Effects of Serine Supplementation on the Expression of Apoptosis and Proliferation Markers and Proteins Involved in Amino Acid Metabolism
To further explore whether changes in the metabolic pathways of microbial communities affected mucosal renewal and amino acid metabolism in the small intestine, the protein expression of Caspase 3, PCNA, GCN2, and mTORC1 was examined. The results showed that serine supplementation alleviated the increased expression of Caspase 3 and GCN2 (Figures 6A,B,D), while improving the decreased expression of PCNA and mTORC1 expression in DSS-induced mice (Figures 6A,C,E).
Figure 6. Effects of serine supplementation on expression of markers of apoptosis and proliferation, and proteins involved in amino acid metabolism. (A) Western bolting results. (B) Relative abundance of Caspase 3. (C) Relative abundance of PCNA. (D) Relative abundance of GCN2. (E) Relative abundance of mTORC1. Each (B–E) are the quantification of the WB in (A). Control, mice was rectally administrated with PBS without pretreatment with dextran sulfate sodium; DSS, mice was rectally administrated with PBS after pretreatment with dextran sulfate sodium; Ser, mice was rectally administrated with serine after pretreatment with dextran sulfate sodium. PCNA, proliferating cell nuclear antigen; GCN2, the general control non-derepressible 2; TOR, target of rapamycin. Values are expressed as mean ± SEM, n = 3. a,bMeans of the bars with different letters were significantly different among groups (P < 0.05).
Dextran sulfate sodium induction is the most widely used experimental model for UC. In these animal models, DAI value and colonic weight and length are critical markers for evaluating colitis severity (Osada et al., 2008). In the present study, DSS induced a significantly higher DAI (weight loss, gross rectal bleeding, and severe diarrhea) in mice. Moreover, in addition to decreased colonic weight and length, the colonic length and weight ratio was also decreased. These results indicate that DSS treatment results in overt features of colitis. Recently, L-serine has been generally considered as safe by the United States Food and Drug Administration since patients did not show any side effects in phase II clinical trials (Metcalf et al., 2018). In addition, our previous studies showed that mice supplemented with 1% serine in the drinking water did not showed any toxic effects on liver and small intestine (Zhou et al., 2017a,b). These results suggested that administration of serine is safe when it is used in mice. Although no previous reports have indicated that L-serine has any effects on UC, our previous study demonstrated an anti-inflammatory effect on LPS-treated mice. Thus, as expected, we found that the DSS-induced changes were reversed following L-serine supplementation for 7 days.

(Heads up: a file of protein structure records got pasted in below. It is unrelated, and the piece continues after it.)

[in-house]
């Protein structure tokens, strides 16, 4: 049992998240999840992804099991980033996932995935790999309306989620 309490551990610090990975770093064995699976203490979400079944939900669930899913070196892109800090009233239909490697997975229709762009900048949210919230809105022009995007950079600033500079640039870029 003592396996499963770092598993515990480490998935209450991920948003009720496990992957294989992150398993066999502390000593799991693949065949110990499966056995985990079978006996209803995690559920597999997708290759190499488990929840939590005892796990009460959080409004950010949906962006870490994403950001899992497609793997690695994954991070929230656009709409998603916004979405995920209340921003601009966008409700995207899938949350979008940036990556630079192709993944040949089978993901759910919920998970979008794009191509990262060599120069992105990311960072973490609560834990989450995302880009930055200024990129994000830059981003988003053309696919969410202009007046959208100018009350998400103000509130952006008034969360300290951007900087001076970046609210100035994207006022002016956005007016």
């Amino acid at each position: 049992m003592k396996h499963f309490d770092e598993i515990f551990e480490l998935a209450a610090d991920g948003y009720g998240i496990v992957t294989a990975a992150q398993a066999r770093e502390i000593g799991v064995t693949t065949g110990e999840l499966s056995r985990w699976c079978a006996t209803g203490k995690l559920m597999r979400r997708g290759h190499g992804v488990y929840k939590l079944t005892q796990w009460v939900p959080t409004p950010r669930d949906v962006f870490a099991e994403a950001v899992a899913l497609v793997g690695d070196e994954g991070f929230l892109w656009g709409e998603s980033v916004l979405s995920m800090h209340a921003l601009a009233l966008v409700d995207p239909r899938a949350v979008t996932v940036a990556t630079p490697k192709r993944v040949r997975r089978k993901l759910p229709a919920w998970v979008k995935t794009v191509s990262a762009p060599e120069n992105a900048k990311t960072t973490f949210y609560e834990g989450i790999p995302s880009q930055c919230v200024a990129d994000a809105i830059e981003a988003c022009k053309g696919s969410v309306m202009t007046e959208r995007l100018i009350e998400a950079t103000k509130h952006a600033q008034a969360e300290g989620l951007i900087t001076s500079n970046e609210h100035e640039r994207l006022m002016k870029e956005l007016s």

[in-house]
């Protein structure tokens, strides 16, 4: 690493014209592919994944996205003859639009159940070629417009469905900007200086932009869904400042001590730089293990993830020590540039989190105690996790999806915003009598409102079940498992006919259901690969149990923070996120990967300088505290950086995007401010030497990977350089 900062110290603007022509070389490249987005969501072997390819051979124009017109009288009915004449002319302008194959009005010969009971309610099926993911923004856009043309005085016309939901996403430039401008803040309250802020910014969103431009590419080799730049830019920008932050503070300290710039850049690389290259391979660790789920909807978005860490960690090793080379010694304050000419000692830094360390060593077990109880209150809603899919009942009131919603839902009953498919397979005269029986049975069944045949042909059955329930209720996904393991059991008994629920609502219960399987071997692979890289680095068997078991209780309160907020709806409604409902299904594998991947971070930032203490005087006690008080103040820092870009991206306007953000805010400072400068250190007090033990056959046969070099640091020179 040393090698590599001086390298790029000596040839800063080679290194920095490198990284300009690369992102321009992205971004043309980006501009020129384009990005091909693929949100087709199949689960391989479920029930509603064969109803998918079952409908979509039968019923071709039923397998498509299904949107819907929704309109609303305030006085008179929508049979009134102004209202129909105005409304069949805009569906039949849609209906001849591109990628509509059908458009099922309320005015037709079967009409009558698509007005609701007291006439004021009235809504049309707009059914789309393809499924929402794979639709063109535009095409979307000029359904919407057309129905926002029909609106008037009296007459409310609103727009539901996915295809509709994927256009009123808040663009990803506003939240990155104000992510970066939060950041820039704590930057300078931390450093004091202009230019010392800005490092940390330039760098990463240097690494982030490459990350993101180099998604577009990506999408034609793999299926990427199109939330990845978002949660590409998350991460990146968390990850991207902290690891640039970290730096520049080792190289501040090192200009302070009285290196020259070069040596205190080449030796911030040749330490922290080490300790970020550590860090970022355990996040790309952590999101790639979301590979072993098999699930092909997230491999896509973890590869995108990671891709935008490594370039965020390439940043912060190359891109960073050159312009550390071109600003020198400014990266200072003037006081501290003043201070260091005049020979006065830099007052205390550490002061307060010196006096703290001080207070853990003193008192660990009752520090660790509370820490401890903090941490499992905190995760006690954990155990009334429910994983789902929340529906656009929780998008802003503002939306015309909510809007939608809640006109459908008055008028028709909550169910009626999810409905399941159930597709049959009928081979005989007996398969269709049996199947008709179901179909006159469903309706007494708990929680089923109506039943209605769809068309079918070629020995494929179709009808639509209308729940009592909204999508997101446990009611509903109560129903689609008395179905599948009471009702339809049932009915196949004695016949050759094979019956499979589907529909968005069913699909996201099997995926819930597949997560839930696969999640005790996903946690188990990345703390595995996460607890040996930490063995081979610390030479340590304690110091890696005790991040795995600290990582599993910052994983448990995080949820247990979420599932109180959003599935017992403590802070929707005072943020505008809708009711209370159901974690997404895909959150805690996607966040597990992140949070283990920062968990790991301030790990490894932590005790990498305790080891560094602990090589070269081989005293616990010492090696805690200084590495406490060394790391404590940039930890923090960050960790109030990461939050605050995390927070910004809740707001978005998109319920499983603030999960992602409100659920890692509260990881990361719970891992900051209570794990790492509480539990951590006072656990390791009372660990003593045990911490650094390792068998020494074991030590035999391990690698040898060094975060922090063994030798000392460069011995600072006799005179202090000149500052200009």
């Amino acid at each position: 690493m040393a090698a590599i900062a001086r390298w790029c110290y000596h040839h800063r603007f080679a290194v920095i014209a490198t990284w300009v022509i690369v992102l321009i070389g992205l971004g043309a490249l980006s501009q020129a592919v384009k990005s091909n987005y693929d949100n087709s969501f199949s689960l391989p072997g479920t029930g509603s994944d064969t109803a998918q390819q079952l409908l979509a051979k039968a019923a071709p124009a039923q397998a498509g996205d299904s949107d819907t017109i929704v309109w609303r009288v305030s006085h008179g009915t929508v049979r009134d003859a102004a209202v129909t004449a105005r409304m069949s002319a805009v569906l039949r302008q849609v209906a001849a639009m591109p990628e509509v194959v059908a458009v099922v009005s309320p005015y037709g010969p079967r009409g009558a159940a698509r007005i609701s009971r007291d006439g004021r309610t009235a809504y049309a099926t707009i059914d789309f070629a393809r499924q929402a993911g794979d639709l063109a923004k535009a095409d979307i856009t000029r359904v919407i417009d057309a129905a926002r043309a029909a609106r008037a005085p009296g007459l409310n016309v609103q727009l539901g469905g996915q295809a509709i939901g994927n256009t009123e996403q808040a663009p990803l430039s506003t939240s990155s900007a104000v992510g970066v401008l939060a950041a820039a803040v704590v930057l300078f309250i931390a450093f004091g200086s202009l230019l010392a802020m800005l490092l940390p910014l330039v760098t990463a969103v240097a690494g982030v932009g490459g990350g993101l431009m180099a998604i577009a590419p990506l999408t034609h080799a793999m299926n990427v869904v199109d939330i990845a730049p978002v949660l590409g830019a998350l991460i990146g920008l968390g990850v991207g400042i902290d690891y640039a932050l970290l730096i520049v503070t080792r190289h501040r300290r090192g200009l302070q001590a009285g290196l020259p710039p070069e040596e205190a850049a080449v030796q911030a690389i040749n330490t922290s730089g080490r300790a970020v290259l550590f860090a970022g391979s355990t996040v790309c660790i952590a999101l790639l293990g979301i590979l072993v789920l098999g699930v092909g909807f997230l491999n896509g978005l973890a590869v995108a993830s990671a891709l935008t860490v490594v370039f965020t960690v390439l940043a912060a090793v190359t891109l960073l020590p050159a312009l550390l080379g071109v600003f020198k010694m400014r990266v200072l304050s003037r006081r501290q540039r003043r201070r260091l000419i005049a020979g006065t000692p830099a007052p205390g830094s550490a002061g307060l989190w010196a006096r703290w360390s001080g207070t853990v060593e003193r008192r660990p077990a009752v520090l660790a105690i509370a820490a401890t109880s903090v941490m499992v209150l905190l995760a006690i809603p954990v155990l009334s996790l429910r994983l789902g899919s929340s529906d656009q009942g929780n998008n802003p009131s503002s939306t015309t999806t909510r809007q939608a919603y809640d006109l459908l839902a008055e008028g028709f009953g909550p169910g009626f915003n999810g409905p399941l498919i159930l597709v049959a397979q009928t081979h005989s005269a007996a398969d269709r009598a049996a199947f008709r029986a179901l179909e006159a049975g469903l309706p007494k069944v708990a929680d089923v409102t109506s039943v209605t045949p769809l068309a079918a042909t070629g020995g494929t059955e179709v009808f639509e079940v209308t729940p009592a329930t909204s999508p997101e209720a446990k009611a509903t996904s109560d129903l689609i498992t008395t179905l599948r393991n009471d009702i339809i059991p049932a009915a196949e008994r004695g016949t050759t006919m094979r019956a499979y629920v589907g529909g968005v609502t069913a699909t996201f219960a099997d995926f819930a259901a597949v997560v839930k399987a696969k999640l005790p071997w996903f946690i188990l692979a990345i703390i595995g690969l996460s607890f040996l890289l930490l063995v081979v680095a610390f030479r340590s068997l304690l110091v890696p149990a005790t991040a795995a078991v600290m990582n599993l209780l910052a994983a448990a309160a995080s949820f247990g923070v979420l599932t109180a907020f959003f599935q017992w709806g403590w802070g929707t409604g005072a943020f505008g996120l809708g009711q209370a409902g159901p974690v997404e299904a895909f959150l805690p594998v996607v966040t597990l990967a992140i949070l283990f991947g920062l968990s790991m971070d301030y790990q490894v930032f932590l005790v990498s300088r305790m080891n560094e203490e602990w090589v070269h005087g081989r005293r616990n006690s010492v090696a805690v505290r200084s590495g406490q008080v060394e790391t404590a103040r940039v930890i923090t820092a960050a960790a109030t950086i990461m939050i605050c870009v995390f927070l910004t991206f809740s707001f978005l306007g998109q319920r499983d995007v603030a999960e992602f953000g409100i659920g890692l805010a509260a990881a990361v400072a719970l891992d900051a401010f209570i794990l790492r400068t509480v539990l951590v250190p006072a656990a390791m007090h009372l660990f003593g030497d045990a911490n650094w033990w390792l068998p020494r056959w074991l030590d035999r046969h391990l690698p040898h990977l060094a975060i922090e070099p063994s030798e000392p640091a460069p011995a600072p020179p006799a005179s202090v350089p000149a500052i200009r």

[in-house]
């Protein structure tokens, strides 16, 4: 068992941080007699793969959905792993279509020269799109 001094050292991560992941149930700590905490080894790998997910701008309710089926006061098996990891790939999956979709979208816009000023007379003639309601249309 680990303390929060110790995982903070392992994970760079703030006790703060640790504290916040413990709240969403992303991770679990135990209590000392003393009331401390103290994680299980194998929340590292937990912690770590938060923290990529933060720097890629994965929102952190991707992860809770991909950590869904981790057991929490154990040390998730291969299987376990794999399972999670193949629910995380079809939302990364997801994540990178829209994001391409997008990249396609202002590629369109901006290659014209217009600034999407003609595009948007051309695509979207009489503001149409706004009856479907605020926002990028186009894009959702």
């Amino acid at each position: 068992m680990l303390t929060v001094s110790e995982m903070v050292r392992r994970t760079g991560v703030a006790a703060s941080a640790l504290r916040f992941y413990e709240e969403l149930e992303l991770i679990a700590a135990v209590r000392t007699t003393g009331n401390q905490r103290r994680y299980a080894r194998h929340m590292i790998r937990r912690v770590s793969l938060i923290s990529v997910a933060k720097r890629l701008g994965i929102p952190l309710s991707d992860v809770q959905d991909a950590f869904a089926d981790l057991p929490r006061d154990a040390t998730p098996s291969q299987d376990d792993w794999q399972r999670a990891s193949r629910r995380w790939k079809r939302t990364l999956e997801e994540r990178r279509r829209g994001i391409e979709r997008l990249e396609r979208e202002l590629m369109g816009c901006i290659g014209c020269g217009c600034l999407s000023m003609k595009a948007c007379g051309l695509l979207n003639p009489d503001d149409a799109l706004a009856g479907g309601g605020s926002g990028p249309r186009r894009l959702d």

Dextran sulfate sodium directly targets the intestinal mucosa, damaging the intestinal epithelial cells of the basal crypts and impairing mucosal barrier integrity (Wirtz and Neurath, 2007). Moreover, recent studies have highlighted that remarkable changes in gut microbiota composition trigger intestinal inflammation in DSS-induced colitis (Hakansson et al., 2015; Munyaka et al., 2016). Therefore, we investigated the effects of serine on histopathological changes in the colon and gut microbiota dysbiosis following DSS treatment; our results demonstrated that serine improved intestinal integrity and gut microbiota composition in DSS-induced colitis. In addition, the biofunction prediction of microbial communities further demonstrated DSS-induced functional alteration in colonic microbiota and that the bacterial functional activities or metabolic pathways in serine-treated mice are more similar to those in control mice than in DSS-induced mice.